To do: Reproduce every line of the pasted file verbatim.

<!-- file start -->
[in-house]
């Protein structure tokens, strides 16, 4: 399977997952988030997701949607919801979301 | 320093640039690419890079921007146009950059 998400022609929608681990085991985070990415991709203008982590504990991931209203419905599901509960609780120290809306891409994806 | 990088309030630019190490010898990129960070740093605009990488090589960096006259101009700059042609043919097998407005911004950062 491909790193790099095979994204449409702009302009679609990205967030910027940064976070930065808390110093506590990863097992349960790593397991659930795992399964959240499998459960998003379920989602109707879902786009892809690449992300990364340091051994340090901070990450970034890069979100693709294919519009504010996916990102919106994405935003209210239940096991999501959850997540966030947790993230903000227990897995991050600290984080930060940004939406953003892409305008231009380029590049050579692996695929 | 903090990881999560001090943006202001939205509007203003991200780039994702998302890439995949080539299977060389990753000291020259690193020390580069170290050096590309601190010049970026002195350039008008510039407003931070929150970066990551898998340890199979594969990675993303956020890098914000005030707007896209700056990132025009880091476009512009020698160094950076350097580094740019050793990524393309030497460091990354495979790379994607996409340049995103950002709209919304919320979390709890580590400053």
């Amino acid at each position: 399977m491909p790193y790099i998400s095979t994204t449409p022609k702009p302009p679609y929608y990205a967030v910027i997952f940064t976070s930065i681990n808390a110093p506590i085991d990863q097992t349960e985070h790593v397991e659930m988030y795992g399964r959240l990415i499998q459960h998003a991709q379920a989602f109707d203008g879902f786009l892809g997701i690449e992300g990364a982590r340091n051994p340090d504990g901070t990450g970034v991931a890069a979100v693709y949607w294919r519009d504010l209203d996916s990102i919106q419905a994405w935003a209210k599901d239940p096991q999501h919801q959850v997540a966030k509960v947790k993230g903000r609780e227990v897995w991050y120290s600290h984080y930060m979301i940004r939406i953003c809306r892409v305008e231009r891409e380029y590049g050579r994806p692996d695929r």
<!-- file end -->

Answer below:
[in-house]
């Protein structure tokens, strides 16, 4: 399977997952988030997701949607919801979301 | 320093640039690419890079921007146009950059 998400022609929608681990085991985070990415991709203008982590504990991931209203419905599901509960609780120290809306891409994806 | 990088309030630019190490010898990129960070740093605009990488090589960096006259101009700059042609043919097998407005911004950062 491909790193790099095979994204449409702009302009679609990205967030910027940064976070930065808390110093506590990863097992349960790593397991659930795992399964959240499998459960998003379920989602109707879902786009892809690449992300990364340091051994340090901070990450970034890069979100693709294919519009504010996916990102919106994405935003209210239940096991999501959850997540966030947790993230903000227990897995991050600290984080930060940004939406953003892409305008231009380029590049050579692996695929 | 903090990881999560001090943006202001939205509007203003991200780039994702998302890439995949080539299977060389990753000291020259690193020390580069170290050096590309601190010049970026002195350039008008510039407003931070929150970066990551898998340890199979594969990675993303956020890098914000005030707007896209700056990132025009880091476009512009020698160094950076350097580094740019050793990524393309030497460091990354495979790379994607996409340049995103950002709209919304919320979390709890580590400053």
């Amino acid at each position: 399977m491909p790193y790099i998400s095979t994204t449409p022609k702009p302009p679609y929608y990205a967030v910027i997952f940064t976070s930065i681990n808390a110093p506590i085991d990863q097992t349960e985070h790593v397991e659930m988030y795992g399964r959240l990415i499998q459960h998003a991709q379920a989602f109707d203008g879902f786009l892809g997701i690449e992300g990364a982590r340091n051994p340090d504990g901070t990450g970034v991931a890069a979100v693709y949607w294919r519009d504010l209203d996916s990102i919106q419905a994405w935003a209210k599901d239940p096991q999501h919801q959850v997540a966030k509960v947790k993230g903000r609780e227990v897995w991050y120290s600290h984080y930060m979301i940004r939406i953003c809306r892409v305008e231009r891409e380029y590049g050579r994806p692996d695929r």